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Review of child and family benefits and credits

Child and Family Benefits

Child and Family Benefits

 Review of child and family benefits and credits

What the Canada Revenue Agency is looking for?

The Canada Revenue Agency (CRA) continuously conducts reviews and audits of child tax benefits and other family benefits. The process usually starts off with a questionnaire or a phone call. Taxpayers get confused and don’t really know which documents the CRA is looking for. This results in Universal Child Care Benefits (UCCB) and Canada Child Tax Benefit (CCTB) payments being stopped or delayed.

To support your residential address you will be required to provide the following documents:

 

Part 1: Information about your residential address


Property Owner:

If you are the owner of your residence, a copy of your property tax bill for each year under review. The property tax bill should include all your personal details such as your full name, address of the property, and the year of the bill.

In addition you will be required to provide one of the following documents:

  • Mortgage papers
  • insurance policies
  • household bills (gas, electricity, cable, or telephone)
  • Drivers license and vehicle registration
  • Registered Retirements Savings Plan or Pension Plan documents showing your address

 Tenant:

If you are a tenant, a copy of your rental/lease agreement or letter fro the landlord. Documentation must cover the entire period under review. The letter from the landlord should include the following details:

  • The date the rent was paid
  • The address of the property you rented
  • The name of the person or business who received the payments
  • the signature of the landlord

In addition you will be required to provide one of the following documents:

  • Mortgage papers
  • insurance policies
  • household bills (gas, electricity, cable, or telephone)
  • Drivers license and vehicle registration
  • Registered Retirements Savings Plan or Pension Plan documents showing your address

Part 2: Information about your residency status


You will be required to provide any two of the following documents to support that the child was living with you and you were the primary caregiver for the entire time under review.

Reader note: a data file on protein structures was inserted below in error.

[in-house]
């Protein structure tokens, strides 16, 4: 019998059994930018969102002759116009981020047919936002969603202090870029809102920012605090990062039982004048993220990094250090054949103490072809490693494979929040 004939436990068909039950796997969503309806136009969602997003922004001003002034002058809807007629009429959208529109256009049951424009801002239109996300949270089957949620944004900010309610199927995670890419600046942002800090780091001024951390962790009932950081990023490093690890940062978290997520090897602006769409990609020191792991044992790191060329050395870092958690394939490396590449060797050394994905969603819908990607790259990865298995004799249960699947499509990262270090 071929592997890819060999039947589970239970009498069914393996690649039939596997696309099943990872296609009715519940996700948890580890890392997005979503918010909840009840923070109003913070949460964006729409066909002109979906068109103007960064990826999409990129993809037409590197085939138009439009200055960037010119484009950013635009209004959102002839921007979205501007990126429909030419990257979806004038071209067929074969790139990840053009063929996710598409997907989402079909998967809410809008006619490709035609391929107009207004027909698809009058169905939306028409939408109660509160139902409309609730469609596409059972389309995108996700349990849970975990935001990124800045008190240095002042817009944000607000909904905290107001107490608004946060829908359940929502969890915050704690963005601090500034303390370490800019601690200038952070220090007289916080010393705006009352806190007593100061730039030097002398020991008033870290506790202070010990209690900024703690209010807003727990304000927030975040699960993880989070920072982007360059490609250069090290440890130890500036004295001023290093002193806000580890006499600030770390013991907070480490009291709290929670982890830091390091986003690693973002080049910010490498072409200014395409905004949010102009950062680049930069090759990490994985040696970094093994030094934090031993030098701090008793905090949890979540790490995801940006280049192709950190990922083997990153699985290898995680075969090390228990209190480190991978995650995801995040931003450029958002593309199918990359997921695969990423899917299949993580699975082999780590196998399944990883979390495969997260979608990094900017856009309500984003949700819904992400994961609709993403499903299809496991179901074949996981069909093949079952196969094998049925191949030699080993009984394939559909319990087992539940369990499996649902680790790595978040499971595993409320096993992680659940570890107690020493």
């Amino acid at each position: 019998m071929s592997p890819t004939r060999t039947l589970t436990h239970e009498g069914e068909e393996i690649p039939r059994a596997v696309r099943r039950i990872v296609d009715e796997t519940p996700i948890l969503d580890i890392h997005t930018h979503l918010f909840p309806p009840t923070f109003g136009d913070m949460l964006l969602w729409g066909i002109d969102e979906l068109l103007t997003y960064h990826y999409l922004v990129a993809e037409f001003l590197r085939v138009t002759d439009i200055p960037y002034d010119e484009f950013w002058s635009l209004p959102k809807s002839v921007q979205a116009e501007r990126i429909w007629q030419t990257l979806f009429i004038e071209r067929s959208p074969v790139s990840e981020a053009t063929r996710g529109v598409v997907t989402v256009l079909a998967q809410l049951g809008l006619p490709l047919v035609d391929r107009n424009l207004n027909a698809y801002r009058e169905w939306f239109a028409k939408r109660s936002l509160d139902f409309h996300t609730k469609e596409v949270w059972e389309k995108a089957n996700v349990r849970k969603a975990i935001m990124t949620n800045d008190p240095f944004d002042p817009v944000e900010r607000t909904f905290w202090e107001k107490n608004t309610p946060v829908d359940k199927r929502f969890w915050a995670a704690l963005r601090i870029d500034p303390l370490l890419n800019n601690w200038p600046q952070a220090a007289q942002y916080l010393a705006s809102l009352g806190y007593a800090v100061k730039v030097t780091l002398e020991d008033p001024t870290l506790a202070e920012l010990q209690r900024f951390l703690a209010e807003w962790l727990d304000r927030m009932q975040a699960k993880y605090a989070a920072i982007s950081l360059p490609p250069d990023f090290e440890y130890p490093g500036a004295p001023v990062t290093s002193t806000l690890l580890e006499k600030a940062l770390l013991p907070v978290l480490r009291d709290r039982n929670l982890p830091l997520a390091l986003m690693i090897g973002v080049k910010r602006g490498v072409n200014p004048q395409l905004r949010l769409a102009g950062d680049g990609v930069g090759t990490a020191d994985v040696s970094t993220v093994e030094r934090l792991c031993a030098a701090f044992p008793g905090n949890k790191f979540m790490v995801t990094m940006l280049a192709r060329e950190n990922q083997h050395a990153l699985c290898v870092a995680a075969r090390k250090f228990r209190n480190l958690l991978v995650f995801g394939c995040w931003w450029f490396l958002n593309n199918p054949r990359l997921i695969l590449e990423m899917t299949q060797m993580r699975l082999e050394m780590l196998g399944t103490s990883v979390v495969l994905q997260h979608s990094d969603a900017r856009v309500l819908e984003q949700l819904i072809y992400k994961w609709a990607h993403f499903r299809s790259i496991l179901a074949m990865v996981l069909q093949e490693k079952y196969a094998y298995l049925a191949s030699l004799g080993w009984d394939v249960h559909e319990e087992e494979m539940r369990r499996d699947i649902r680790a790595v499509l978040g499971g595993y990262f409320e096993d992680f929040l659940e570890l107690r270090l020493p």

Any two of the following documents:

  • A copy of the child’s school registration/enrollment document or information/emergency contact sheet. It must be signed and certified by the school to be a true copy.
  • A letter from the daycare or school authority which includes the following information from their files:
    • Name and home address of the parent/guardian for each child
    • attendance records of the child
    • name and contact number of the person completing the letter
  • Copies of the Report cards for each year under review. The report card can only be used if it states the home address, attendance record and parent’s/guardian name
  • A letter from your family doctor or dentist confirming how long the child has been under the doctor or dentist’s care and indicating the home address and parent or guardian information as indicated on their files, for the period under review. The letter must be on letterhead and must be singe by the doctor or dentist.

In the event the CRA has disallowed your claim please contact our office for assistance. We can professional handle your CRA audit or review. Our tax accounting firm can professionally prepare and submit all documents and make sure everything gets resolved in a timely manor. Contact our accounting firm for all your personal, corporate, and small business needs. .

CRA Audit & Objections

CRA Audit & Objections

CRA Audit & Objections

  CRA Audit & Objections

Challenge the CRA / Dealing with the CRA? Here’s what you need to know.